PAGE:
The Six Types of Syllables that compose English words are taught next. If students know what type of syllable they're looking at, they'll know what sound the vowel will make. Conversely, when they hear a vowel sound, they'll know how the syllable must be spelled to make that sound.
Probabilities and Rules are then taught. The English language provides several ways to spell the same sounds. For example, the sound /SHUN/ can be spelled either TION, SION, or CION. The sound of /J/ at the end of a word can be spelled GE or DGE. Dyslexic students need to be taught these rules and probabilities.
Roots and Affixes as well as Morphology are then taught to expand a student's vocabulary and ability to comprehend (and spell) unfamiliar words. For instance, once a student has been taught that the Latin root TRACT means pull, and a student knows the various Latin affixes, the student can figure out that retract means pull again, contract means pull together, subtract means pull away (or pull under), while tractor means a machine that pulls.
How it is taught
Simultaneous Multisensory Instruction: Sometimes we rattle this off and don't really explain what it means or why it is important
This can be confusing to parents
Sight or seeing, using the eyes = VISUAL
Hearing or listening, using the ears = AUDITORY
Feeling or touching, using the skin = TACTILE
Moving through space and time, using the whole body = KINESTHETIC
Reading and writing go together; writing is a kinestethic task--(can you feel how all the muscles in your hand and arm work to form letters as you write a sentence?).
Research has shown that dyslexic people who use all of their senses when they learn (visual, auditory, tactile, and kinesthetic) are better able to store and retrieve the information. So a beginning dyslexic student might see the letter A, say its name and sound, and write it in the air -- all at the same time.
Intense Instruction with Ample Practice: The dyslexic brain benefits from overlearning--having a very precise focus with lots and lots of correct practice.
Direct, Explicit Instruction: dyslexic students do not automatically "get" anything about the reading task, and may not generalize well. Therefore, each detail of every rule that governs written language needs to be taught directly, one rule at a time. Then the rule needs to be practices until the student has demonstrated that she has mastered the rule in both receptive (reading) and productive (writing and spelling) aspects. Only then should the instructor introduce the next rule.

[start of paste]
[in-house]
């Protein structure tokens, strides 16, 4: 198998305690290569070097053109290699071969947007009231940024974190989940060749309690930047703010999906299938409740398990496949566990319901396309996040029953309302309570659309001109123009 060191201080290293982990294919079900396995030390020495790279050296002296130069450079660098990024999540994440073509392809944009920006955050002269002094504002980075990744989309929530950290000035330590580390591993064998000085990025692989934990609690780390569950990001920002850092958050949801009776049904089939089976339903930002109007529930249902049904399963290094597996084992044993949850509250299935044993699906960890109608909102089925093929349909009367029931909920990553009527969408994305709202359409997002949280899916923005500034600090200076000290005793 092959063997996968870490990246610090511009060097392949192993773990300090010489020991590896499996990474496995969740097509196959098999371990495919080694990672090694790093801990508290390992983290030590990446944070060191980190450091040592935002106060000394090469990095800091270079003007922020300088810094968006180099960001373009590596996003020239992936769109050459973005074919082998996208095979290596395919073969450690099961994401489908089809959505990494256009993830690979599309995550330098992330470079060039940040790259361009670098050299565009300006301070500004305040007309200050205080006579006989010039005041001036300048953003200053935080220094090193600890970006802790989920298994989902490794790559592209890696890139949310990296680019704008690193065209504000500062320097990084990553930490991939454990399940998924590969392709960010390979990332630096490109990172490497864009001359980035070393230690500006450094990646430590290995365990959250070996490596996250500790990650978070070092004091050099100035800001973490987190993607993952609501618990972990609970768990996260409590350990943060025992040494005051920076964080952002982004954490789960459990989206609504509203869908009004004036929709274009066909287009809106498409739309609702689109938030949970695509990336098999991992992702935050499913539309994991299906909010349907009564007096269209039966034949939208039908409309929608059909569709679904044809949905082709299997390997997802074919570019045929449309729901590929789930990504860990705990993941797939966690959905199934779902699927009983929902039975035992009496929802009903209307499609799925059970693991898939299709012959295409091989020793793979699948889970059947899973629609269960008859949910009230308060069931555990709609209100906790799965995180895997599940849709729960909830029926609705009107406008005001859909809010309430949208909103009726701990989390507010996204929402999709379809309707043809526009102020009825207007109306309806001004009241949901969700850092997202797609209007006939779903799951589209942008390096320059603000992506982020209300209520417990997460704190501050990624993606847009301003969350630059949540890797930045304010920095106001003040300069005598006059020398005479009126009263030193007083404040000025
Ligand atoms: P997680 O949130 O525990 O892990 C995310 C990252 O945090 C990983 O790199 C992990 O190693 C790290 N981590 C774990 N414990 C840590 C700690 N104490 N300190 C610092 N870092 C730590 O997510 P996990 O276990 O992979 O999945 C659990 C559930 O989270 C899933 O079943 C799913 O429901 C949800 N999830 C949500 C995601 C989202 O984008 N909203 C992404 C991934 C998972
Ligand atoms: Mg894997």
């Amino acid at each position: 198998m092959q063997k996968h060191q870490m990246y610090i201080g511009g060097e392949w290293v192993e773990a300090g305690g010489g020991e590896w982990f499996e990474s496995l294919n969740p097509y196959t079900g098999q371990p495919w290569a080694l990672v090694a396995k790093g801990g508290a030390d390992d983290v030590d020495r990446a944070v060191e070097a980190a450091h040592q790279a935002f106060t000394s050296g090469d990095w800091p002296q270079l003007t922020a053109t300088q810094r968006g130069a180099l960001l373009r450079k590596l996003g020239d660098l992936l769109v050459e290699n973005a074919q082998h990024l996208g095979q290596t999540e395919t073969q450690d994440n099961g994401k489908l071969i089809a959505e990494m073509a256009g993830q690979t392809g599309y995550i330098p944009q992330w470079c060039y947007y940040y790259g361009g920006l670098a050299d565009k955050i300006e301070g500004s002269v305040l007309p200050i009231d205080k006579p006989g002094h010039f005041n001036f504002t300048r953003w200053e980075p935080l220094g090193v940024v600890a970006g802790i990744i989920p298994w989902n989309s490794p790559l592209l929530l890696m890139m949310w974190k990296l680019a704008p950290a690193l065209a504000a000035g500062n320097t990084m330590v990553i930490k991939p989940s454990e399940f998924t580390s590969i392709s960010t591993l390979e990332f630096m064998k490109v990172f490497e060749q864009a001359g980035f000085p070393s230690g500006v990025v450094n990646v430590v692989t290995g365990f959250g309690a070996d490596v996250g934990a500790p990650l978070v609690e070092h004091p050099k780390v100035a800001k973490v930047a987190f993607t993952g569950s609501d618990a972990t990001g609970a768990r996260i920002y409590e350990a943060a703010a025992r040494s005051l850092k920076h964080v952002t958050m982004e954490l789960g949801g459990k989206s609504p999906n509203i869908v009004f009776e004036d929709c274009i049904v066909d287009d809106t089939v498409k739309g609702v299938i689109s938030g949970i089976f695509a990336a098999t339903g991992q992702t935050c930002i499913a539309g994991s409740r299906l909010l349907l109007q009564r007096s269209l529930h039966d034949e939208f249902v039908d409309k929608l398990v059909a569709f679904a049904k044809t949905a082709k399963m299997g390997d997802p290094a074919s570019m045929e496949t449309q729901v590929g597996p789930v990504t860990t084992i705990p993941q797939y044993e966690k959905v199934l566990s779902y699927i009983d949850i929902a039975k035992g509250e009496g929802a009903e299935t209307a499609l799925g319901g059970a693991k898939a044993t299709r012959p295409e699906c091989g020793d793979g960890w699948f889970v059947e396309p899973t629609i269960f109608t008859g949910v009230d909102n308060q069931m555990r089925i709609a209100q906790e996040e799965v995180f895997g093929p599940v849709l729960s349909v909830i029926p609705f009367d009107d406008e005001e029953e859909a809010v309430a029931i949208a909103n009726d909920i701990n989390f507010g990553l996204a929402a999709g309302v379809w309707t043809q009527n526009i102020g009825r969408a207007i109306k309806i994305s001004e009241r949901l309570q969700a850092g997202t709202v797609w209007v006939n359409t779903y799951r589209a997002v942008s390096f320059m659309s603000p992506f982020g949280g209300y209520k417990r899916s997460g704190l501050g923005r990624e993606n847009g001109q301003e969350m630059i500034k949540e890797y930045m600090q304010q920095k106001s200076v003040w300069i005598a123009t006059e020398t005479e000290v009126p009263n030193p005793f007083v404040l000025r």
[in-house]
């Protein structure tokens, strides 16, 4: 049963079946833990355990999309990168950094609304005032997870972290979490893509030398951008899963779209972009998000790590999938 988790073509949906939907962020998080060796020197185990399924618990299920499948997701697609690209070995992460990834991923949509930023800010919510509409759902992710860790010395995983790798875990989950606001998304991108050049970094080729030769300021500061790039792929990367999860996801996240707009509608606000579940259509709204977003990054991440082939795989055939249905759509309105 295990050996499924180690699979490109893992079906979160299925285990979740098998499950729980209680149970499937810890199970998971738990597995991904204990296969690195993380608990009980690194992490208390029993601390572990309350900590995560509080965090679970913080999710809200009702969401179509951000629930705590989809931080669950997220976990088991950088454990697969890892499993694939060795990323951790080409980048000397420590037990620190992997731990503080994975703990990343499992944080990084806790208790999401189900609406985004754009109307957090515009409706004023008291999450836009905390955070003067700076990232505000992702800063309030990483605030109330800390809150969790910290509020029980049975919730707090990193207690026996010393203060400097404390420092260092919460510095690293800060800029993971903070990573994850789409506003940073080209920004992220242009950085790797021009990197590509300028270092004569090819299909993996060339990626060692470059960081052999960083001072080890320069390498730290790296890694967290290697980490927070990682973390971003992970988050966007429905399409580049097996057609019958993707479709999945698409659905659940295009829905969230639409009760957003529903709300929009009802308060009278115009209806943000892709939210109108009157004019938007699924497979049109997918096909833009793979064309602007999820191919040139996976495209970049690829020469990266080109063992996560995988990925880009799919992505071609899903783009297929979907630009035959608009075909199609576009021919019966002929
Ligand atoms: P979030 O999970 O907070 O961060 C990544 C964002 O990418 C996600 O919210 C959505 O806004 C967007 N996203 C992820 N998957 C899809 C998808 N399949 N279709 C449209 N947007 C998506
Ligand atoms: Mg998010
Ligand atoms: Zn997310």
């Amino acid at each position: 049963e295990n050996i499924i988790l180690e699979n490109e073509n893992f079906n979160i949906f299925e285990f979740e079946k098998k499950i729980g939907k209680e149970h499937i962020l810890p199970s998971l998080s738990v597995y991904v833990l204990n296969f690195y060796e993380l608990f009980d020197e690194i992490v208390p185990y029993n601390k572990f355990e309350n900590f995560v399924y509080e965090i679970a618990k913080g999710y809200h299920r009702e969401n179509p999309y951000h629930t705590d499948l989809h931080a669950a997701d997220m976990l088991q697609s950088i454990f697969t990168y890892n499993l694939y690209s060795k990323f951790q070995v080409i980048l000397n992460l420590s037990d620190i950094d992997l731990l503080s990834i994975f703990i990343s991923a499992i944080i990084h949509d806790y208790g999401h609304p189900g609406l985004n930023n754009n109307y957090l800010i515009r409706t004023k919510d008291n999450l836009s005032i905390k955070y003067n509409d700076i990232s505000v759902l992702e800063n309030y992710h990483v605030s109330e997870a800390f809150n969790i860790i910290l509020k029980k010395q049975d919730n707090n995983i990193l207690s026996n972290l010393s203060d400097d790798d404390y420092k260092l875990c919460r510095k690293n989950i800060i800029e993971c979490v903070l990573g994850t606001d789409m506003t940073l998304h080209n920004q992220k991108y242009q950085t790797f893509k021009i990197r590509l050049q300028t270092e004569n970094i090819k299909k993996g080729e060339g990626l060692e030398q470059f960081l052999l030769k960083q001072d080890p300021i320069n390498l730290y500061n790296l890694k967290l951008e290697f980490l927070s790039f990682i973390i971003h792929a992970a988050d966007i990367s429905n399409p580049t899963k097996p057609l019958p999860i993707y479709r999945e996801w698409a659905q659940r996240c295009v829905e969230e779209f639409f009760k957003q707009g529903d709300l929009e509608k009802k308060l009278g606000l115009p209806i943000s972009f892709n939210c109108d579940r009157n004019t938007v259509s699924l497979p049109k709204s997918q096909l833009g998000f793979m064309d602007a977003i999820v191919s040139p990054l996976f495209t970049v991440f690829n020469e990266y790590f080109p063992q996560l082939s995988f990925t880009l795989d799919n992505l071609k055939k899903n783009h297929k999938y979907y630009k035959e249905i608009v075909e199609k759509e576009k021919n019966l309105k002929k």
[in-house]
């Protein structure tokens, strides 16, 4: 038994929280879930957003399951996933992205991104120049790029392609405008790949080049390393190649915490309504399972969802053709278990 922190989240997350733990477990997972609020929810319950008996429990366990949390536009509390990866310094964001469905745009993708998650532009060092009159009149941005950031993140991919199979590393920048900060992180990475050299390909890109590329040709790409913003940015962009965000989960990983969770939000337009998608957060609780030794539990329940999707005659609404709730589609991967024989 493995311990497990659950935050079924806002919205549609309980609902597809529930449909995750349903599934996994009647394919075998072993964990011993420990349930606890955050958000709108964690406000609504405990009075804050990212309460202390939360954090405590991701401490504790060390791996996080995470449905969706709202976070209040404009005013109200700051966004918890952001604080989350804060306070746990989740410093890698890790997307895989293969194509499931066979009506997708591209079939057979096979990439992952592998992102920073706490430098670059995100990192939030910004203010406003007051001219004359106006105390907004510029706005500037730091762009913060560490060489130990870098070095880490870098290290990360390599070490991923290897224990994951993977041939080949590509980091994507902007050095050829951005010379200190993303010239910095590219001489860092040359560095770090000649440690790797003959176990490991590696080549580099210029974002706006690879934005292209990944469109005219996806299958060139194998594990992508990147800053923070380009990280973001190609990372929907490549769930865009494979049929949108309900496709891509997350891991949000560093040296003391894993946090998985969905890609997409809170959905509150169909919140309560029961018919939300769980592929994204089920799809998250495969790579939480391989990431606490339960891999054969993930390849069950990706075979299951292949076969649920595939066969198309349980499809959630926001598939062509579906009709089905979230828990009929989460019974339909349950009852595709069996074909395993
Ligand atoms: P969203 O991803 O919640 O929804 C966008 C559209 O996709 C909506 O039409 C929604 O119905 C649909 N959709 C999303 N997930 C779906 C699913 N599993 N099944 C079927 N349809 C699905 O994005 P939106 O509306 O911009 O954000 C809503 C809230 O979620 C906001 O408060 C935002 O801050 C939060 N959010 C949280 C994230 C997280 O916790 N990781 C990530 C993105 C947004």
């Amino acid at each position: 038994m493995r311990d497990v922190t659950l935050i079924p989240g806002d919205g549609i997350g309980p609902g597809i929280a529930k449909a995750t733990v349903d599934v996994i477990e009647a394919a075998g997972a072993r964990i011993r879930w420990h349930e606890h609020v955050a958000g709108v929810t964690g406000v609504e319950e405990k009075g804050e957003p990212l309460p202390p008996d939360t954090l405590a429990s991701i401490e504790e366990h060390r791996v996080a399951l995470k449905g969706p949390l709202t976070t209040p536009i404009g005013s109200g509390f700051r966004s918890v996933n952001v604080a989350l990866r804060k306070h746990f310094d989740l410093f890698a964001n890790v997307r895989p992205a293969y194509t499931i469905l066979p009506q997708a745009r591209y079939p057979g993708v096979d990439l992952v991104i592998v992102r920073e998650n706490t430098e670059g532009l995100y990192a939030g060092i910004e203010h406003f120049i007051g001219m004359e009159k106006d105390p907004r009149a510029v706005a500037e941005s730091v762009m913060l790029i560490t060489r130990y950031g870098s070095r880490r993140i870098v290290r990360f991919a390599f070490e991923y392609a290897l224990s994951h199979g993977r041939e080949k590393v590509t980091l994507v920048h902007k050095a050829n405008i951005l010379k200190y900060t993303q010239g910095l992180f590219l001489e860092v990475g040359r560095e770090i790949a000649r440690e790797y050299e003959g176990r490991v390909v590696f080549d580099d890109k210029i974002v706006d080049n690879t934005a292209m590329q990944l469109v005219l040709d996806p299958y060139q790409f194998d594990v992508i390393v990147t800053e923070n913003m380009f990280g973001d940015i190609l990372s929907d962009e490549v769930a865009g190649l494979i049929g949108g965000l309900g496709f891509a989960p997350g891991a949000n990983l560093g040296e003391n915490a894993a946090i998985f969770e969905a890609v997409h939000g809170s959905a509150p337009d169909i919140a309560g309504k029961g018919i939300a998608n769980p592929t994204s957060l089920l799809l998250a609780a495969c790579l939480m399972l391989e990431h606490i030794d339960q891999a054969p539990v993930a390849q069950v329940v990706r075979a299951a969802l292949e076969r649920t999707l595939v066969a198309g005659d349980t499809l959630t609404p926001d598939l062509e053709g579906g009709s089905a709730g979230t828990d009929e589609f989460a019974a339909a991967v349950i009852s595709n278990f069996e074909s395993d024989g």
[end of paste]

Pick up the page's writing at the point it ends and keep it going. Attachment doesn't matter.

Systematic and Cumulative Many dyslexic students are not identified until later in their academic careers. They have developed mental "structures" of how English works that are completely wrong. To develop good written language skills--reading and writing--the tutor must go back to the very beginning and rebuild the student's mastery with a solid foundation that has no holes or cracks. The student must learn the the logic behind our language, by encountering one rule at a time and practicing it until the use of the rule is automatic and fluent when both reading and writing (spelling). The student must learn to connect previously learned rules into current challenges.
Synthetic and Analytic: dyslexic students must be taught both how to take the individual letters or sounds and put them together to form a word (synthetic), as well as how to look at a long word and break it into smaller pieces (analytic). Both synthetic and analytic phonics must be taught all the time.
Diagnostic Teaching the teacher must continuously assess their student's understanding of, and ability to apply, the rules. The teacher must ensure the student isn't simply recognizing a pattern and blindly applying it. And when confusion of a previously-taught rule is discovered, it must be retaught.